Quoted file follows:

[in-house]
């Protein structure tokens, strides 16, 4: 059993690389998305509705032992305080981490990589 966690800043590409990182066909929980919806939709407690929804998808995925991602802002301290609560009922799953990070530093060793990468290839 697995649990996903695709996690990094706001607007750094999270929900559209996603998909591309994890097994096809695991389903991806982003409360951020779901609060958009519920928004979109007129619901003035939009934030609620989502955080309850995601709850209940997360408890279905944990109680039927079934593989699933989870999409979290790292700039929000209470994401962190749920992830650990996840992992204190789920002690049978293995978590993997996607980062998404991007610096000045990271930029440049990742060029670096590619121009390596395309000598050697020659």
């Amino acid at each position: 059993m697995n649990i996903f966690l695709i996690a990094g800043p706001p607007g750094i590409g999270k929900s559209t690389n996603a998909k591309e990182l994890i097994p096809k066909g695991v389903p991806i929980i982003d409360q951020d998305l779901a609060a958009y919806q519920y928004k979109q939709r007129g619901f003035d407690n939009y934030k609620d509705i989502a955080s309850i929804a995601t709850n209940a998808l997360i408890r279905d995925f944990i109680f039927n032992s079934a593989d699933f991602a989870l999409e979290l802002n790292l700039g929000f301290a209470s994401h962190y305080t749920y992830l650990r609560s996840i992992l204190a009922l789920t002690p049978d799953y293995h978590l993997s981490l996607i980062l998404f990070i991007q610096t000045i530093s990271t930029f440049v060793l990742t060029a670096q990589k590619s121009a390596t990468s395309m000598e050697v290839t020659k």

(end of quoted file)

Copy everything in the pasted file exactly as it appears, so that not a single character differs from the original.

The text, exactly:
[in-house]
């Protein structure tokens, strides 16, 4: 059993690389998305509705032992305080981490990589 966690800043590409990182066909929980919806939709407690929804998808995925991602802002301290609560009922799953990070530093060793990468290839 697995649990996903695709996690990094706001607007750094999270929900559209996603998909591309994890097994096809695991389903991806982003409360951020779901609060958009519920928004979109007129619901003035939009934030609620989502955080309850995601709850209940997360408890279905944990109680039927079934593989699933989870999409979290790292700039929000209470994401962190749920992830650990996840992992204190789920002690049978293995978590993997996607980062998404991007610096000045990271930029440049990742060029670096590619121009390596395309000598050697020659």
């Amino acid at each position: 059993m697995n649990i996903f966690l695709i996690a990094g800043p706001p607007g750094i590409g999270k929900s559209t690389n996603a998909k591309e990182l994890i097994p096809k066909g695991v389903p991806i929980i982003d409360q951020d998305l779901a609060a958009y919806q519920y928004k979109q939709r007129g619901f003035d407690n939009y934030k609620d509705i989502a955080s309850i929804a995601t709850n209940a998808l997360i408890r279905d995925f944990i109680f039927n032992s079934a593989d699933f991602a989870l999409e979290l802002n790292l700039g929000f301290a209470s994401h962190y305080t749920y992830l650990r609560s996840i992992l204190a009922l789920t002690p049978d799953y293995h978590l993997s981490l996607i980062l998404f990070i991007q610096t000045i530093s990271t930029f440049v060793l990742t060029a670096q990589k590619s121009a390596t990468s395309m000598e050697v290839t020659k």